The products Arla Food Ingredientsmakes from the residue of the filtering process today nourish newborn babies, the sick and the elderly. They also improve the consistency of ice cream and the moisture of cakes and give sports drinks the desired protein levels and a transparent appearance.

Higher protein amount with Alfa Laval's membranes

The ingredients come in the form of a white powder called whey protein. If you take 100 kilograms of whey, 95 kilograms is water and five kilograms is dry matter. “Of that five kilograms, 85 percent is milk sugar and 12 percent is protein; the rest is small amounts of fat and minerals,” explains Albertsen. “We want to increase the protein content from that 12 percent to 90 percent, and in order to do that we use membrane filtration. That is where Alfa Laval and their colleagues come in.”

Alfa Laval is one of the world’s leading suppliers of industrial separation technologies. The company supplies a wide range of industries with separation equipment based on centrifugal and mechanical principles. But there are many processes in which the substances involved, such as whey, are too delicate to withstand this treatment, and that is where membrane filtration is used.

Improved quality with high filtration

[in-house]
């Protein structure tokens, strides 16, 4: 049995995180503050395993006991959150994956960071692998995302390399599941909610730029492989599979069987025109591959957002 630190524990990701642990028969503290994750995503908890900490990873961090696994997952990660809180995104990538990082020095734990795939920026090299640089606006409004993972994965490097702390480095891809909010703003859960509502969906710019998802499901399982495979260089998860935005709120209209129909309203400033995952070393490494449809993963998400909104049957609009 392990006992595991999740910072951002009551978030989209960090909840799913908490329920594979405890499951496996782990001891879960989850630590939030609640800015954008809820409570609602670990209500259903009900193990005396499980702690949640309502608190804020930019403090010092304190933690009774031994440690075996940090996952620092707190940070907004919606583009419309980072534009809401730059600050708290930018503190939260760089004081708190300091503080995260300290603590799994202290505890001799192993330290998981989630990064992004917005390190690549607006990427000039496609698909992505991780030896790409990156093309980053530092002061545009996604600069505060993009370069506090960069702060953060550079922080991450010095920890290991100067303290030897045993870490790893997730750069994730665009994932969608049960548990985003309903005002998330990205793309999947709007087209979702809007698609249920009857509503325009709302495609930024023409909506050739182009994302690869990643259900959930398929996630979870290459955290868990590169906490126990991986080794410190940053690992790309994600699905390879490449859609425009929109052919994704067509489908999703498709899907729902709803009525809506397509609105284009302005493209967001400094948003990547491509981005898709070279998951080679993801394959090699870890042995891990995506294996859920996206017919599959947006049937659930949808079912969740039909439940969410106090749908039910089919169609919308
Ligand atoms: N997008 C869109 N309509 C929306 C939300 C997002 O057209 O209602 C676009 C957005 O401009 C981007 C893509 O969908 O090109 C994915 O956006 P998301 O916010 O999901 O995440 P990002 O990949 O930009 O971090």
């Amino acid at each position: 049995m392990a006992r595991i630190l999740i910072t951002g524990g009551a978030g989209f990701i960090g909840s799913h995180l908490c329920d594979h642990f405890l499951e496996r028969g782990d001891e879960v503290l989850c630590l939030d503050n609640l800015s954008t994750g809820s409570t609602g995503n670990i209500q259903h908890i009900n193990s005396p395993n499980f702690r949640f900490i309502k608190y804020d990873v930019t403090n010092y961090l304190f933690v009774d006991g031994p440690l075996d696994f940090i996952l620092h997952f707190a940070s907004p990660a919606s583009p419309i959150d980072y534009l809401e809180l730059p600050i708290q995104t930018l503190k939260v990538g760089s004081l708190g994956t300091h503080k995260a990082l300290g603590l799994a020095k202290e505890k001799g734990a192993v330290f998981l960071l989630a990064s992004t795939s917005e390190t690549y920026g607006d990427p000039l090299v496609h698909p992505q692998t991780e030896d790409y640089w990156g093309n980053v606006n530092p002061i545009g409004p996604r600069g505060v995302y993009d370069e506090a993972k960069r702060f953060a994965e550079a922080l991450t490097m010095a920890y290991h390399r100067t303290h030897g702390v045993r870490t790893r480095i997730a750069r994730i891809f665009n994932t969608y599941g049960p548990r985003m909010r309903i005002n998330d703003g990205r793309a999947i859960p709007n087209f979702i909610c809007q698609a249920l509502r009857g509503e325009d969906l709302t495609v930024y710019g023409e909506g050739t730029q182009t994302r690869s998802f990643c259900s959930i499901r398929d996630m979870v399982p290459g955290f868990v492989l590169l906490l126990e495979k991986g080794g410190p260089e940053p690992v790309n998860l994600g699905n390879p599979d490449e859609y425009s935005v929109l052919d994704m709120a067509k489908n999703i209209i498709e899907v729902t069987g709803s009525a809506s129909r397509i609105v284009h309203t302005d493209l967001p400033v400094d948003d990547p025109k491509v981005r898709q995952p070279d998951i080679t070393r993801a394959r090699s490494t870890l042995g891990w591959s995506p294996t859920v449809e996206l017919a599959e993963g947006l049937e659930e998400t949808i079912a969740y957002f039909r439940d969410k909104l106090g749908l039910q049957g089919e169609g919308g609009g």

Comparing the basic principle with the way a coffee filter works, Albertsen explains that the whey is passed over the membrane, which is coiled like a roll of wallpaper about a metre long and placed inside a stainless steel tube. The surface of the membrane is covered with microscopic pores measured in angstroms (1x10-10 m). If you take an ultra-filtration membrane the size of this magazine page and blow it up to the size of Europe, then one pore would be the size of a football.

Membrane filtration separates out different components of the whey on the basis of the molecular size and shape of the micro-particles it contains. The better the filtration, the better the quality and value of the end product. “We can remove the components we don’t want, such as sugar, some of the minerals and some of the fats, and then we get a protein content of up to 90 percent,” says Albertsen.

Many parameters have to be fulfilled